In this weeks box, I received peaches and blackberries, broccoli, zucchini squash, cucumber, kale, parsley, lettuce, and beets.  The only way I've ever cooked beets was last Christmas when I used them to color my red velvet cake.  Not sure I want to go to that much trouble here in June, so I'm going to have to Google once again to figure out what to do with them.

Last week's surprise or unusual inclusions were shiitake mushrooms and a rutabaga.  Mushrooms are pretty versatile but don't think I've ever cooked a rutabaga.  As part of last night's supper, I cubed up the rutabaga along with a turnip from another week's box (they looked alike so I figured that was okay), covered and boiled them in salty water, and then mashed them up together with added butter and some bacon left over from breakfast.  Not too bad.

I do like the variety of vegetables I'm receiving, and I've yet to use my entire box of produce in a week before the next one arrives. 

If you're wondering about costs, it was right around $400 for the month for the meat, fruits, veggies, and milk.  Our food budget is around $150/160 a week, so that leaves around $50 to pick up extra needs during the week. 

Another plus to this adventure is it turns out the manager of this CSA lives about a mile from me, so she just drops off my weekly order on my front porch on her way home.  Now that's hard to beat.

Next week will be week number four, and I'll have to make a decision on whether to continue or not.  With my dad's garden starting to come in, local produce stands having such good prices and healthy-looking items, and not to mention the fact that I recently tried out Aldi, I may have to take the experiment in a different direction.

Wednesday, June 10, 2015

The Gift of Family

Yesterday was the funeral for my sweet Uncle Frank.  Suffering with cancer, his journey at the end was like my mom's in so many ways.  I was especially sad for my aunt and cousin, but I'm sure everyone had a touch of relief that he was no longer in such terrible pain.

Uncle Frank turned 82 this year and was the oldest of 11.  One brother died at birth, and the rest have remained to this point.  I see that as a blessing that they have all had one another for so many years.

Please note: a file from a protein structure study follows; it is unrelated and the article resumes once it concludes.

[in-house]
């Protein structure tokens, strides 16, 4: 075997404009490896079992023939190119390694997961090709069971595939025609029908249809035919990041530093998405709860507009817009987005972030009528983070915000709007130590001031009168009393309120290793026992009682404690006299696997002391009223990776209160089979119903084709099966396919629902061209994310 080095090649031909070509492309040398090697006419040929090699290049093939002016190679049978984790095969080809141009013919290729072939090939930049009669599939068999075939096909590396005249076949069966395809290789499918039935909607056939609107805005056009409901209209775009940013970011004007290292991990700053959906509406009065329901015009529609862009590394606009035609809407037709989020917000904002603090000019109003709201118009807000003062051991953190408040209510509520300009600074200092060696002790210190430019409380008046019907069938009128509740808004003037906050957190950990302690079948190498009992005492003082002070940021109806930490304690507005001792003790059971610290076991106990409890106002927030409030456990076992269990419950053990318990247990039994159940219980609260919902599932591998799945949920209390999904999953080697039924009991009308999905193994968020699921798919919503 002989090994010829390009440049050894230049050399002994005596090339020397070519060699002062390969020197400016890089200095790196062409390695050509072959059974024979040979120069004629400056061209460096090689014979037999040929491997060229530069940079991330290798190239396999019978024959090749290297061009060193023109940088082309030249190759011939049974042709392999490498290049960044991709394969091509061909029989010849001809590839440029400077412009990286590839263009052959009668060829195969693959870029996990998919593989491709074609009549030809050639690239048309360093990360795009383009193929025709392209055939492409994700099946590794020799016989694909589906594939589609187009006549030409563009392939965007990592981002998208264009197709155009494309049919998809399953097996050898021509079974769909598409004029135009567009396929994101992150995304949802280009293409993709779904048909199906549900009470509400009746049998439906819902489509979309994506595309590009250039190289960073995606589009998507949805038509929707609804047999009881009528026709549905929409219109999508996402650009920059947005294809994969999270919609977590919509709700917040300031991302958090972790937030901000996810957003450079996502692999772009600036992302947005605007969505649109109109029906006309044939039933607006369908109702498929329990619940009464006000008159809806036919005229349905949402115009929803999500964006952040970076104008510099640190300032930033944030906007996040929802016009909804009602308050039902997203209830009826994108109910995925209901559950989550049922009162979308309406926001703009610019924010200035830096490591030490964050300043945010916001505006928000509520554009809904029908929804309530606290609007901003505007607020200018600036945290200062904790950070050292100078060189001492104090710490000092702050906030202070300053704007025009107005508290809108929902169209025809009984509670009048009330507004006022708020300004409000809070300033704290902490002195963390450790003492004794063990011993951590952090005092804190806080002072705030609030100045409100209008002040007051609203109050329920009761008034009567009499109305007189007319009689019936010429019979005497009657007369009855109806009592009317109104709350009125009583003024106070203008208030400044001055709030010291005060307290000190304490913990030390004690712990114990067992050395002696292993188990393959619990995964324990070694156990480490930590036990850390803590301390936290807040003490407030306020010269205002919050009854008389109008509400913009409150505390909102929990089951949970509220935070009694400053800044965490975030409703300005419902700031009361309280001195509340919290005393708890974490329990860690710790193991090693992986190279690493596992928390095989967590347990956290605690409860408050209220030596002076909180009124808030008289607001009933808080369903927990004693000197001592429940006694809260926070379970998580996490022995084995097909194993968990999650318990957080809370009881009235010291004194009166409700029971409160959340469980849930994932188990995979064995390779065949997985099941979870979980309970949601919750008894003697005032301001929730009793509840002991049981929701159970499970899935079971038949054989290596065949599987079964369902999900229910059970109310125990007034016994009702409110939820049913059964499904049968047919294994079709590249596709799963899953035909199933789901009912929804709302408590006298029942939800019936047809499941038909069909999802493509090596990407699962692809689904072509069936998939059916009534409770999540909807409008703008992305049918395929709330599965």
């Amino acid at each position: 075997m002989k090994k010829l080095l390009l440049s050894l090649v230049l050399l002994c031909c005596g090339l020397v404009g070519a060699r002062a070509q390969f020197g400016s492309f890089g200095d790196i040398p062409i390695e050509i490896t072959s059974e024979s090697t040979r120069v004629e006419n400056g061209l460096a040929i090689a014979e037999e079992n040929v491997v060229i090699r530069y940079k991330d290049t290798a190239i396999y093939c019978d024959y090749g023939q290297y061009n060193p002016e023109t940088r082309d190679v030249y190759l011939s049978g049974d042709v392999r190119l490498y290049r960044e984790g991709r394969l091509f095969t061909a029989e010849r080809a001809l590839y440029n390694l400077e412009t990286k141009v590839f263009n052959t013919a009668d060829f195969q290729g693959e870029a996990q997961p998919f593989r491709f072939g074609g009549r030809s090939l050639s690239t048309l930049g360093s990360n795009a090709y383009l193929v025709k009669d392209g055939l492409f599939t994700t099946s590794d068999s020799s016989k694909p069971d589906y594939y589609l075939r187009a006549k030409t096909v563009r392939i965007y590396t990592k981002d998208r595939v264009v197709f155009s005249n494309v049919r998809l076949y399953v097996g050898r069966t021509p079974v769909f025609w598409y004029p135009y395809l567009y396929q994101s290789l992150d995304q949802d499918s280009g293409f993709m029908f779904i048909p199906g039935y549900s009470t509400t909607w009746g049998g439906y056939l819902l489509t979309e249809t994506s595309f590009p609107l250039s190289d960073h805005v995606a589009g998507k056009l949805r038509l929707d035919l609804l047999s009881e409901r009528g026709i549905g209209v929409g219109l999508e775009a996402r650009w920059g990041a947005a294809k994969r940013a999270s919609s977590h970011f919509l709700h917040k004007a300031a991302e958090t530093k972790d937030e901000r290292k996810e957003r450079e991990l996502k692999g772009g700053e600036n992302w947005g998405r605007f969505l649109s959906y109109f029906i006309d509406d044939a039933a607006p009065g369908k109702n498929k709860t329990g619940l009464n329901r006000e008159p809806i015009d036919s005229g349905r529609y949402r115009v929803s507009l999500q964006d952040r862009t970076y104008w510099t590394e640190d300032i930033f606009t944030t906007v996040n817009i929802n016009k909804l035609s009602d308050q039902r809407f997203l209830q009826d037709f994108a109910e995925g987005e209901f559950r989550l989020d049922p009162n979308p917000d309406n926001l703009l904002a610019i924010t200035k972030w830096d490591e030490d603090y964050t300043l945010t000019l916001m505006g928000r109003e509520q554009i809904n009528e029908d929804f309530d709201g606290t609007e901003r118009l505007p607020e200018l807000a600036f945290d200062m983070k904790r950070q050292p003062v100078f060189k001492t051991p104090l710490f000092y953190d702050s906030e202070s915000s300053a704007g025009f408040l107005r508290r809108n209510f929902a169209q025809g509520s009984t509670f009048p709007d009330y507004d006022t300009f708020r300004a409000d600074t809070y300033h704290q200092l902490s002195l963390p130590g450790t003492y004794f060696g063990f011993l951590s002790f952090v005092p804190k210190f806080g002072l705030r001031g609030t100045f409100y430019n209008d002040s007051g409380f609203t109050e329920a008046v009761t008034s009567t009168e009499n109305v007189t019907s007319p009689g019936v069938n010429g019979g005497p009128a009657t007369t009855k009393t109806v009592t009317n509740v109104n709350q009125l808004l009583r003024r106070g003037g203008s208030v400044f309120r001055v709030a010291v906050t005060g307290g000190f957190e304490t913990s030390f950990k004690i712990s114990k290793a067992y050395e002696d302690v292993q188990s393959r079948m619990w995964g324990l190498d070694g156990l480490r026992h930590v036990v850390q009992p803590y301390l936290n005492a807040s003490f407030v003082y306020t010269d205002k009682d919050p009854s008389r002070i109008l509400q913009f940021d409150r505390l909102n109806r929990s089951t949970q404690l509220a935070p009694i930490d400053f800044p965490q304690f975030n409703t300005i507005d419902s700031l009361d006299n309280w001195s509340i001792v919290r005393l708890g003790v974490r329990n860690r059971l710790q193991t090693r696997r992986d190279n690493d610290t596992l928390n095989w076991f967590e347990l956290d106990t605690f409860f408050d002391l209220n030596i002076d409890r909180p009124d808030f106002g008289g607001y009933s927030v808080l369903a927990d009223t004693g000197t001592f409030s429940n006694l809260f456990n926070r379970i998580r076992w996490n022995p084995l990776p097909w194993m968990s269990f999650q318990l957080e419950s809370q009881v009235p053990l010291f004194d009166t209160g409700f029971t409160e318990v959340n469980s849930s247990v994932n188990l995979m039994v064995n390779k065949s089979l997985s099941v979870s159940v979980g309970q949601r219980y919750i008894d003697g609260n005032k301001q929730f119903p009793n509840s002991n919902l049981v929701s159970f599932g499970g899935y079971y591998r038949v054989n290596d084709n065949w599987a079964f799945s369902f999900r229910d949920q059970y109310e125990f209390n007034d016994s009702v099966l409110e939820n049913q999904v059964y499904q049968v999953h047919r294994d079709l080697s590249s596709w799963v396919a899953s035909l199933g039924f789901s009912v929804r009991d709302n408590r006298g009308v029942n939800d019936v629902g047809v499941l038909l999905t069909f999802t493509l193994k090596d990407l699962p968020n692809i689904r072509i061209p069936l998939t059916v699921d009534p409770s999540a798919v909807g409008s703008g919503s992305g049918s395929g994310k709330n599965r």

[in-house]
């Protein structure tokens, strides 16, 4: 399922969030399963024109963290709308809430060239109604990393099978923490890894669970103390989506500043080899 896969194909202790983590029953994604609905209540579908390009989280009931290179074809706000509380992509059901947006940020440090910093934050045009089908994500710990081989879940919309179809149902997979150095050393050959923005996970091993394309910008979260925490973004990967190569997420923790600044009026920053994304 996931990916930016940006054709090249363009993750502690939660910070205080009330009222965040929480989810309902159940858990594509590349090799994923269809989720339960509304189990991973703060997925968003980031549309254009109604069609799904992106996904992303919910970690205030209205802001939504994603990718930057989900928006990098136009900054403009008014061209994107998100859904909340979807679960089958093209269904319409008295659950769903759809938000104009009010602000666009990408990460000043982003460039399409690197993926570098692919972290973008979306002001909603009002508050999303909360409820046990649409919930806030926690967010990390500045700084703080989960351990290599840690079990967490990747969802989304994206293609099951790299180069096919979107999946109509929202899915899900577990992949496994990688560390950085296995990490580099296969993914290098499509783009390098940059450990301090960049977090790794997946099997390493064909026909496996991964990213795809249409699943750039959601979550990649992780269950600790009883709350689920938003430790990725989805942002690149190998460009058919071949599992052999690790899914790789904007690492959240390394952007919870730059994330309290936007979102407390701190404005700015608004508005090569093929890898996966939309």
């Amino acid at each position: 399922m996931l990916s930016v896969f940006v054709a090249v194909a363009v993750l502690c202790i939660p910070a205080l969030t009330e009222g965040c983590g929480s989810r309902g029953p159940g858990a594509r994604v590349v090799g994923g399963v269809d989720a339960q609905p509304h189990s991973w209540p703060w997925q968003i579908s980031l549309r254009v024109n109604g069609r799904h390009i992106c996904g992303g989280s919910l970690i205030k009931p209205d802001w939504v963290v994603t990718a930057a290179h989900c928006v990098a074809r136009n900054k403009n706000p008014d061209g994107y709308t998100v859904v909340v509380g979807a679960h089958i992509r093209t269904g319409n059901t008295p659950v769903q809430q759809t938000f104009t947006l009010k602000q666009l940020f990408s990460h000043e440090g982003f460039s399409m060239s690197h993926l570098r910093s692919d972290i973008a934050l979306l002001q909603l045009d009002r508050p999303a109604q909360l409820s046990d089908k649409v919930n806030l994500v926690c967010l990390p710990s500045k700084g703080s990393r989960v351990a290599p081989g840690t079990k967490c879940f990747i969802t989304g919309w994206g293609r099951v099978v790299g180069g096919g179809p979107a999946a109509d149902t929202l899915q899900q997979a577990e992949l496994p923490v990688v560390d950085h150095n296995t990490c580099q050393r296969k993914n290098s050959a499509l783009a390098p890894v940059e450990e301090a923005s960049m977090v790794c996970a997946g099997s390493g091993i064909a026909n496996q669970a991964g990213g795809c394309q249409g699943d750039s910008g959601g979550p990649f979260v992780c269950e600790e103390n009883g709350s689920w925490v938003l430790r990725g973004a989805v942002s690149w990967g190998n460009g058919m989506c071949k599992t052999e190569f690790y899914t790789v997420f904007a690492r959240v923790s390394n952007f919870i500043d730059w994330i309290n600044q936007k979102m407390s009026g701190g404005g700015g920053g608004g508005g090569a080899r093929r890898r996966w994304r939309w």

We do not live near most of the family and some of them I have not seen in years.  Actually, a lot of them have never met my youngest two children....and that's a little sad.  I mean, Amelia is almost 10....  There was lots of talk of planning a reunion, so I'm hoping that will happen and that situation can be remedied.

But yesterday, as I sat studying those who were there, I realized what a bunch of humble and gentle men and women these people, my kinfolk, are.  They got it honest.  My grandmother definitely had a quiet, gentle spirit.  One of those people that it's hard to imagine she ever raised her voice.  Not that I think she never did - I mean, with that many kids, how could you not? Lol!  But you never know.  Maybe she did, maybe she didn't.  Overall, though, Proverbs 31:26 is a verse that comes to mind when I think of her:  She openeth her mouth with wisdom; And the law of kindness is on her tongue.

All these children have been successful, hardworking individuals - owning their own businesses, getting college educations, joining (or drafted into) the military, working hard for many years and retiring from large companies - and most doing so while farming and raising plentiful gardens.  Even in success, I don't think any of them have forgotten where they came from.

It was reiterated yesterday what lowly means they all started from.  The youngest brother who is a minister, Uncle Merle, helped with the funeral, and he spoke of how after some of the older siblings had left home, they all looked forward to seeing them come back to visit.  Being the oldest, Uncle Frank was the first to leave home, and Uncle Merle told stories of how he sent money to them and also purchased their first television.  They were one of the firsts in the community to have a television, so that was a big deal!  My daddy (#4 in the lineup) was still living at home at the time and remembered that as well.  My uncle went on to say how meals may have been small any other time during the year, but they always looked forward to the holidays when there would be plenty because of siblings coming back home and because of what they would bring with them.

Family is so important, and I realized yesterday how proud and thankful I should be to be a part of this one.  I hope in the years to come that I get to make up for lost time and get to know my long distance uncles, aunts, and cousins even better.  I look forward to hearing more stories like those above - in a happier setting of course.